Table of Contents

Scrape Data from a Website


Qri transforms can scrape data from websites by using the html Starlark package. In this guide, we'll provide example Starlark code for scraping a website to create a Qri Dataset.


  • An account on or
  • The Qri CLI installed


These steps include Starlark code examples. You can use these in the workflow editor in Qri.Cloud, or locally by creating a script file (e.g. and running qri apply --filename For more on running qri transforms locally, see Running Transform Scripts in Qri CLI

Step 1: Load the html package

You'll need the html Starlark package, which allows for jQuery-style selection of elements. In this example, we will also use the dataframe and http packages

load('', 'http')
load('', 'html')
load('', 'dataframe')

To learn more about other Starlark packages availble for use in Qri transforms, see Starlark Packages

Step 2: Get some HTML to scrape

Next, make an http GET request to the website you want to scrape. Save the response as a variable.

This example will pull down this list of weekend street closures from the New York City Department of Transportation.

# make the http request for the page we want to scrape
sitetoscrape = ""
res_body = http.get(sitetoscrape).body()

Step 3: Extract text from specific elements

With this code, we will use the Starlark html package to find the elements containing the data we want to scrape. In this example, each street closure consists of a <strong> element with the streets to be closed, followed by a <p> element with a description of the closure.

screenshot of NYC DOT weekend traffic advisory website

screenshot of NYC DOT weekend traffic advisory website html source

From inspecting the HTML of the site, we can see that all of the <strong> and <p> elements of interest are sibling elements under a <div> with an id of 'content'. Once the children() of this <div> have been selected, we can iterate over them to find each <strong> that is immediately followed by <p> and extract the text from these elements.

For good measure, we can also grab the borough from the <h2> elements found on the page, and attach them to each street closure.

# use html() to parse the raw html
root = html(res_body)
# get all child nodes of the div with id="content"
content = root.find('#content').children()
# create an empty list to hold each row of data that we scrape
rows = []
# when we encounter an h2, we will set current_boro so we can add a boro to each event row
current_boro = ''
# iterate over the children of #content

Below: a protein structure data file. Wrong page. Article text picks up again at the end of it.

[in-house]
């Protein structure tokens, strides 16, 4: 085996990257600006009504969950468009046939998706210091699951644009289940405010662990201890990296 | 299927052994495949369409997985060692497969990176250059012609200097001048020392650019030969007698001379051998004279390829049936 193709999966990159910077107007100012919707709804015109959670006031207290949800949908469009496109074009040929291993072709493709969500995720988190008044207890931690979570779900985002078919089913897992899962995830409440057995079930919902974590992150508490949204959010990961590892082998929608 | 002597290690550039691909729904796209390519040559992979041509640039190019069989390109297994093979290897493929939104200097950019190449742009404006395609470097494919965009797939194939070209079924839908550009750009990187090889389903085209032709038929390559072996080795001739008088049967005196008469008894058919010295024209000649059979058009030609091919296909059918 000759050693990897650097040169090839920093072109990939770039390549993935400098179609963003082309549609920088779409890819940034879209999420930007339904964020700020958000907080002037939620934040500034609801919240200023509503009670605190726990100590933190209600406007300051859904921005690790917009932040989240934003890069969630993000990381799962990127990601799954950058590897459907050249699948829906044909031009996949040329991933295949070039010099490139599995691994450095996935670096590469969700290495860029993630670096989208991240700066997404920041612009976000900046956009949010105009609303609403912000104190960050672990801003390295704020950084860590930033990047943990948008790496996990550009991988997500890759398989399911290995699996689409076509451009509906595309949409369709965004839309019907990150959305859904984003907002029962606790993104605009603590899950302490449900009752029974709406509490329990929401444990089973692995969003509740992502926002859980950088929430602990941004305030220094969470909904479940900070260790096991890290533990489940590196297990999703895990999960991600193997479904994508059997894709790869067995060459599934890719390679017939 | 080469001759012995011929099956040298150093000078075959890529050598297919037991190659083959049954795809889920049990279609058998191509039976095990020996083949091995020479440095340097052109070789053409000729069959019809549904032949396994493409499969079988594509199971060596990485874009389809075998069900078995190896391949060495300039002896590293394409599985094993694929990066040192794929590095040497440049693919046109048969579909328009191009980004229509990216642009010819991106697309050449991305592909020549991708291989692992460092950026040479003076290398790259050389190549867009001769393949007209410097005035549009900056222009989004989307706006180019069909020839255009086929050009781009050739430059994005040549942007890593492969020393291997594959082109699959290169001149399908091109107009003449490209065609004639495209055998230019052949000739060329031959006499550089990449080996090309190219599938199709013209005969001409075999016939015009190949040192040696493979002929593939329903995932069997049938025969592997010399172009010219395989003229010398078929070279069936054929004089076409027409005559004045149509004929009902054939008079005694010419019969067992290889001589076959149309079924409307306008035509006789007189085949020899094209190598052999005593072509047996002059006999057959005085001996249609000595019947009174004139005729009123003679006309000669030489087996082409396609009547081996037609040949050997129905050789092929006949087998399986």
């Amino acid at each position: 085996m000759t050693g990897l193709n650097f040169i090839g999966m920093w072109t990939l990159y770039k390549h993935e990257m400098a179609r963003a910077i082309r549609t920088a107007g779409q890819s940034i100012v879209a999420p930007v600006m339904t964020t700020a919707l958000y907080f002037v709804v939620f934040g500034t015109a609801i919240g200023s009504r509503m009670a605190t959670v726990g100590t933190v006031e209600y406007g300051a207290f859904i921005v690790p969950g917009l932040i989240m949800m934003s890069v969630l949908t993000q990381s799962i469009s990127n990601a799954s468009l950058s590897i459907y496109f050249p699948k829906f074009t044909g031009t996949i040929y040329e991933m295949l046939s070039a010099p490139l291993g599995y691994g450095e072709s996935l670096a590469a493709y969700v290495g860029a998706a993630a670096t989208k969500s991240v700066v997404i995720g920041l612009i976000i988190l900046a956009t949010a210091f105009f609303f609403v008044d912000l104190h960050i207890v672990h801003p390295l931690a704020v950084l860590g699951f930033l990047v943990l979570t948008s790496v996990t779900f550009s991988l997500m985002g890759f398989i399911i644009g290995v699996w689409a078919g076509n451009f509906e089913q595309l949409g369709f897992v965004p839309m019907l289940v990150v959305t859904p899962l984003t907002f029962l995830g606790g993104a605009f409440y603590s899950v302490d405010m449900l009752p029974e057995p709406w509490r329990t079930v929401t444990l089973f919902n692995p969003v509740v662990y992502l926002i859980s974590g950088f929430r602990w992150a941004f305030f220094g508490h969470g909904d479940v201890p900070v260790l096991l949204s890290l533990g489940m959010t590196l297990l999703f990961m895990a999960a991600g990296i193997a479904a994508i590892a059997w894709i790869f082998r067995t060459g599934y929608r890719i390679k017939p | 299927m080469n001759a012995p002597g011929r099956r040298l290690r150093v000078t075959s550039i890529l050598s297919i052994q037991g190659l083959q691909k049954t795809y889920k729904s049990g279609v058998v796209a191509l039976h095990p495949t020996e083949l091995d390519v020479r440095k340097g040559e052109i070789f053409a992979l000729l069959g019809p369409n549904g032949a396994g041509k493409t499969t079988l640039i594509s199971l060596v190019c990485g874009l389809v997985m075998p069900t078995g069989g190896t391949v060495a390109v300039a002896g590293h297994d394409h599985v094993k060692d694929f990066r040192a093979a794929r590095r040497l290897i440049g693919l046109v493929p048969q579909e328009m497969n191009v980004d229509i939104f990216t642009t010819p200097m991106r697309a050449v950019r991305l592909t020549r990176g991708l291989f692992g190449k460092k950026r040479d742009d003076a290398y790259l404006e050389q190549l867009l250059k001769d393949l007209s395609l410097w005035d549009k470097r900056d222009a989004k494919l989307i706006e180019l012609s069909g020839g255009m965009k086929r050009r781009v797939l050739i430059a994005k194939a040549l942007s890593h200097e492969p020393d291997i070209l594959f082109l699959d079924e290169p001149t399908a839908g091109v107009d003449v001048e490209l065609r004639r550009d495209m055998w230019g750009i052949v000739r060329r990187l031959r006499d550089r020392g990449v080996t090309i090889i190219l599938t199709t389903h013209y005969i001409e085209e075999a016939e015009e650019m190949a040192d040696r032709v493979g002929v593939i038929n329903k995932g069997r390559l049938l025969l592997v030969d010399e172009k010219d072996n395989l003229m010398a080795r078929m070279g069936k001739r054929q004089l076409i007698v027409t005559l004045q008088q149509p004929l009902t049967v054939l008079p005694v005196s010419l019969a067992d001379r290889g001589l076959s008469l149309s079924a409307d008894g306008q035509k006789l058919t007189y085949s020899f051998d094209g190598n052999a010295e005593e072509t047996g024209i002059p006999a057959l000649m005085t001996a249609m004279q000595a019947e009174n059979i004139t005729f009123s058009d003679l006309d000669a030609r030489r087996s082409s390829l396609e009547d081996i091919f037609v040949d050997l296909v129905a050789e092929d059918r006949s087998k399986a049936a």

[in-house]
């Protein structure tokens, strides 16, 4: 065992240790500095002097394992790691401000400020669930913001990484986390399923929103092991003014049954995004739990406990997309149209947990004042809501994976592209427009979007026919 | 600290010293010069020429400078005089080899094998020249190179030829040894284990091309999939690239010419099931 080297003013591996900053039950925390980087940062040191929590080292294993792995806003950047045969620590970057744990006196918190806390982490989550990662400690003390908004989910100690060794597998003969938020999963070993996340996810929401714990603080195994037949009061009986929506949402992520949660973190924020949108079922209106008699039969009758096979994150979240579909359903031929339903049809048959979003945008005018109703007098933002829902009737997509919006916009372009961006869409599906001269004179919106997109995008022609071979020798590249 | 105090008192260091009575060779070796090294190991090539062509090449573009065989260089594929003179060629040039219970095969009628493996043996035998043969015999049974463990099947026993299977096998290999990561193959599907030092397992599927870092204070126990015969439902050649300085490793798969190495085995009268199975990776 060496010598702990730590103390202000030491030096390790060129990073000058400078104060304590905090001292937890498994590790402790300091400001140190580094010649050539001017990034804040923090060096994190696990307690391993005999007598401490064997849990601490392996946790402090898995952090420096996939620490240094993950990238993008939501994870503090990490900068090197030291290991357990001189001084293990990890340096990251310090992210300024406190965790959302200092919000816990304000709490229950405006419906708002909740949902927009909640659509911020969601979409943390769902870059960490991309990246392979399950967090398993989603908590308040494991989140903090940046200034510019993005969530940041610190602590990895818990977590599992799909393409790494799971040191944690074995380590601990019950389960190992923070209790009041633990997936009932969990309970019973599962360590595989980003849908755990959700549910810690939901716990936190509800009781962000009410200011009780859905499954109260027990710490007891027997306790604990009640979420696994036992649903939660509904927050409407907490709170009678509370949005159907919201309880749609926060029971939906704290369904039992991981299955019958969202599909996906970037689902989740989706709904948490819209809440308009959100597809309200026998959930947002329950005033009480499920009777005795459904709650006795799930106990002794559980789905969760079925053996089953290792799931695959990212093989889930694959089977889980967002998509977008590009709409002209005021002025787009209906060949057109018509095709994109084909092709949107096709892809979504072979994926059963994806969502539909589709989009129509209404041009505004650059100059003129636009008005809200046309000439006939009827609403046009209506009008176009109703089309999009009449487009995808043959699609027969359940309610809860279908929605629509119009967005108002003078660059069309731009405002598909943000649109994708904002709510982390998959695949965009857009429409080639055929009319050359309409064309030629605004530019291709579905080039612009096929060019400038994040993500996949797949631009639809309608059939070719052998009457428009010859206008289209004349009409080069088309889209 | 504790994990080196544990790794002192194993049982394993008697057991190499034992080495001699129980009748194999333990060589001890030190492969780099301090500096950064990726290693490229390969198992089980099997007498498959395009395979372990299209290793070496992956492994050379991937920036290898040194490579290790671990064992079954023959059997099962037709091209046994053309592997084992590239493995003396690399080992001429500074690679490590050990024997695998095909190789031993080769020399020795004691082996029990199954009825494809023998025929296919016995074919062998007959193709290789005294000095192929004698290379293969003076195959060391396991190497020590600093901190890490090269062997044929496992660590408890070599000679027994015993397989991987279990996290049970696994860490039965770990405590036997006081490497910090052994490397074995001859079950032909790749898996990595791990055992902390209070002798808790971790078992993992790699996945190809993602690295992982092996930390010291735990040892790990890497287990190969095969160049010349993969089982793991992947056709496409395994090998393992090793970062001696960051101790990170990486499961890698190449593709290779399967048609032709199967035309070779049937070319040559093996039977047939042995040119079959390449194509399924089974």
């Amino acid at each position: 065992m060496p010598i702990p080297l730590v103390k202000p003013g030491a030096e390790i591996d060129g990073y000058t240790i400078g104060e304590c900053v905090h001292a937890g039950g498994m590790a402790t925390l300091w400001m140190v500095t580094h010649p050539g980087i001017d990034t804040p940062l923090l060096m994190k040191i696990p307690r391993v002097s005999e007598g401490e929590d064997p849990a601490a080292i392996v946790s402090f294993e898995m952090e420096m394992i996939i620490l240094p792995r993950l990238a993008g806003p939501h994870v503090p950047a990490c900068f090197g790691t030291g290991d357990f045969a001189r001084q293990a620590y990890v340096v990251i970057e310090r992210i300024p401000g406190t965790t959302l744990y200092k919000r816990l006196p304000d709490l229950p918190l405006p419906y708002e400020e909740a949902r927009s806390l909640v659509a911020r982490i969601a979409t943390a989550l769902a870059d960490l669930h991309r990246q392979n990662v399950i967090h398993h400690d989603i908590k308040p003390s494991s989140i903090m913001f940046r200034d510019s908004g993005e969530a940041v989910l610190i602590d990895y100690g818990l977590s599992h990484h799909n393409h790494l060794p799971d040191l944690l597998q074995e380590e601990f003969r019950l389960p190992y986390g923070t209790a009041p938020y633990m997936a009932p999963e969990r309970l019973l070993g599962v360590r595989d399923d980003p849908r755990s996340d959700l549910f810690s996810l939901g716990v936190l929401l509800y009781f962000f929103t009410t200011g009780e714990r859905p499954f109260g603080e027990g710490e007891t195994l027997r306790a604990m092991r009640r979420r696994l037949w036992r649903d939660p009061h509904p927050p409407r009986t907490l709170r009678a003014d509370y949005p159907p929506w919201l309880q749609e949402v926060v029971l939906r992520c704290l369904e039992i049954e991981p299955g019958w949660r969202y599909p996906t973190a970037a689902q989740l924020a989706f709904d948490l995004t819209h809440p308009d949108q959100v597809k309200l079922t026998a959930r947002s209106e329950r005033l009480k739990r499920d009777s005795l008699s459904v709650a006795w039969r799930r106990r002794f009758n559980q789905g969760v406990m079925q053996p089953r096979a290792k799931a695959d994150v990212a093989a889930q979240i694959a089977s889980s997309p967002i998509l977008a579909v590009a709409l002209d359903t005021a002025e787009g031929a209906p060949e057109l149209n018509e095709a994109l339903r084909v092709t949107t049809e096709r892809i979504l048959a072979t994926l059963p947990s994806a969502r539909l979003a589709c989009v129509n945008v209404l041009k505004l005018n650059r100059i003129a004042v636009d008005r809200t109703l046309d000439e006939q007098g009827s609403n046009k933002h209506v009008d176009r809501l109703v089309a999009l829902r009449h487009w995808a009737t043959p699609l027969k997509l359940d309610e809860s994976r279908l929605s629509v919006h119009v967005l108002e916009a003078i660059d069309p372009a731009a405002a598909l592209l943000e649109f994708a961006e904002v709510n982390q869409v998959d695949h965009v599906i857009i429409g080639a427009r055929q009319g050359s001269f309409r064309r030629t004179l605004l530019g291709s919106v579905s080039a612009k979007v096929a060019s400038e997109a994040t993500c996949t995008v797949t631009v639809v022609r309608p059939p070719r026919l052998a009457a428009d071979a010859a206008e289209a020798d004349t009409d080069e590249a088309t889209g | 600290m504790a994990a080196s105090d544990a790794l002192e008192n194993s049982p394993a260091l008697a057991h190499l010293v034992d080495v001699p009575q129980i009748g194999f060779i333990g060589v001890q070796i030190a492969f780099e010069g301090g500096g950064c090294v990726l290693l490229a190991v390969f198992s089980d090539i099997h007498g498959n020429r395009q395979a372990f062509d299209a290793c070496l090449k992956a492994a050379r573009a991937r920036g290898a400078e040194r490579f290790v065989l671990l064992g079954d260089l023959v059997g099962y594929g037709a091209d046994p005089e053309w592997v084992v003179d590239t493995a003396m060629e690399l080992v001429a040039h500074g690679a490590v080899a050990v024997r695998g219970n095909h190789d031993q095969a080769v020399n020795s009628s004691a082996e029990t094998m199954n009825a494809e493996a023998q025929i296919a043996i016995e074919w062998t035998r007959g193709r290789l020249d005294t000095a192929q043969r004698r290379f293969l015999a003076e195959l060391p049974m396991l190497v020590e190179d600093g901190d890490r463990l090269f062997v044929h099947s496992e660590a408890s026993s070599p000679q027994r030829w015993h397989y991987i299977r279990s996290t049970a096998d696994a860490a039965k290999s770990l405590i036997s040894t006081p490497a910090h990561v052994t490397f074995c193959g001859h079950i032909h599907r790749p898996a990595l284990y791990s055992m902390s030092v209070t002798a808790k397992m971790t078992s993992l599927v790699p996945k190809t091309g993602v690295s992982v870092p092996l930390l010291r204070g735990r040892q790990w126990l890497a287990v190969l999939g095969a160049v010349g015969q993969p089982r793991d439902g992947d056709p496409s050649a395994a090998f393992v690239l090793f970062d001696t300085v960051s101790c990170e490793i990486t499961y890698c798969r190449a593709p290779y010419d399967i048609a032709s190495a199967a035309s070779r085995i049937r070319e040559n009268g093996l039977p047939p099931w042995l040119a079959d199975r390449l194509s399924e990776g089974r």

for i, element in enumerate(content):
# set up variables for the current node and the next node
next_element = content.eq(i + 1)
# check for h2, if true, get the node's text and set current_boro
if element.is_selector('h2'):
current_boro = element.text()
# check for <strong> followed immediately by <p>
if element.is_selector('strong') and next_element.is_selector('p'):
rows.append([current_boro, element.text(), next_element.text()])

This code yields a nice list of lists containing the borough, streets_closed, and description:

["borough", "streets_closed", "description"],
["Manhattan", "East 13th Street between 2nd Avenue and 1st Avenue", "This street will be closed Saturday from 8 am to 6 pm and Sunday from 9 am to 6 pm through 10/3/21 to facilitate crane operation."],
["Manhattan", "East 19th Street between Park Avenue South and Broadway", "This street will be closed Saturday and Sunday from 7 am to 7 pm through 10/3/21 to facilitate crane operation."],

Step 4: Commit a new dataset version

With the dataframe, we can assign the body property of dataset.latest(). The mutated dataset is now ready to commit, and will become the next version of the dataset.

# get the latest version of the dataset, mutate the body
ds = dataset.latest()
# `new_body` is now a `DataFrame`, which can be used to create the next version of the dataset
new_body = dataframe.DataFrame(rows, columns=['borough', 'streets_closed', 'description'])
ds.body = new_body
# commit the new version of the dataset

screenshot of resulting qri dataset

This transform for scraping data is ready to make new versions of the dataset. If you're using, you can deploy it as part of a workflow and we'll run it on a schedule you specify. If you're using qri CLI, you can save both the transform code and the resulting body using qri save --file ./ me/test

Additional Resources